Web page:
The unlisted family-owned company expects sales of €21.5 billion ($30.1 billion) excluding currency effects for its fiscal year ending August 31, managing director Anders Dahlvig told Swedish financial daily Dagens Industri.
Dahlvig, who will step down on September 1 and pass the baton to Mikael Olsson, provided no detailed earnings figures for this year, but said the do-it-yourself company founded in 1943 would post a strong profit despite the worst global recession since World War II.
“We have never had to implement such massive job cuts before…. But it is completely necessary to adapt our costs and our capacity to demand, which is weaker than we expected,” Dahlvig said without disclosing where the jobs were slashed.
“For example, in the previously rapidly-expanding Chinese market there is virtually no growth,” he added.
He said Ikea was caught off guard by the severity of the economic crisis.
“The sharp downturn of the economy has really surprised us. This downturn is very closely linked to the housing sector and is therefore even worse for our industry. Home decorating has plunged much more than the retail sector in general,” he said.
Despite that, “thanks to our low-cost profile we are doing better than most and are now gaining market share,” Dahlvig said.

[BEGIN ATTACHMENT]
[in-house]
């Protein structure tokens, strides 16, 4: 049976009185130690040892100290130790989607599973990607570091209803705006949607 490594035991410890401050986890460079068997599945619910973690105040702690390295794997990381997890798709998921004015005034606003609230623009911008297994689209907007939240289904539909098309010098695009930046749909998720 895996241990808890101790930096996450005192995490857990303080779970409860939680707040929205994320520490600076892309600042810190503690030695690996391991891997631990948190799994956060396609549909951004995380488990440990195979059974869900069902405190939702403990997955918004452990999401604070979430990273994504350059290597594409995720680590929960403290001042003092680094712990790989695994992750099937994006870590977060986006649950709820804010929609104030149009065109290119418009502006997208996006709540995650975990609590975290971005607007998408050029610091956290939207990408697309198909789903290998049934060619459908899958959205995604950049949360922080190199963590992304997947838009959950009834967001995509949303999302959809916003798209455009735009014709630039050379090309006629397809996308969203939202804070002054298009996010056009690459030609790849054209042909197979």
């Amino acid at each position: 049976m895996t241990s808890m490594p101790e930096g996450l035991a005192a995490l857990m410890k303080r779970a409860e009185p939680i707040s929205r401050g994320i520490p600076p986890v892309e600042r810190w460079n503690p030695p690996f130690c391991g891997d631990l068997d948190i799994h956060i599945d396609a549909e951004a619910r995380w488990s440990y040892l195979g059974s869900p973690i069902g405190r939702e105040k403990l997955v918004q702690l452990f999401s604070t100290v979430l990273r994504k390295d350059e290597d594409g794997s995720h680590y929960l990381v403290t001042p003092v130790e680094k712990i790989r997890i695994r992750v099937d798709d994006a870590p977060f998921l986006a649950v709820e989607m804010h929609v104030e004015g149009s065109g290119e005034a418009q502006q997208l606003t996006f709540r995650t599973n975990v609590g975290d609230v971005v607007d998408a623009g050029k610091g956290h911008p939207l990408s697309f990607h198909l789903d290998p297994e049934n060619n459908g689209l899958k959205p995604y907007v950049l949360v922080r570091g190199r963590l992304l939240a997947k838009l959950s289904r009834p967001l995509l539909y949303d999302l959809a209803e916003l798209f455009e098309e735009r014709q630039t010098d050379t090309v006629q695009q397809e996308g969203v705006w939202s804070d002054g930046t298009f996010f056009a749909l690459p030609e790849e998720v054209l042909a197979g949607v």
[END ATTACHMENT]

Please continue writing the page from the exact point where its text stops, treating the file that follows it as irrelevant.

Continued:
The company had initially expected sales to drop by 11 percent this year.
But so far sales have fallen by just one percent, and thanks to billions of dollars invested in opening new stores the company now expects sales to rise by three percent to the above-mentioned €21.5 billion.
Dahlvig said Ikea’s coffers were full and the company would continue to invest heavily despite the downturn.
This year the company plans to open 14 new stores, an investment worth some 12 billion kronor ($1.5 billion), he said.
And new staff will be needed for those stores, so Ikea expects its number of employees worldwide to remain at around 130,000 despite the cutbacks.
Because Ikea is an unlisted, privately-owned company it does not release regular earnings reports.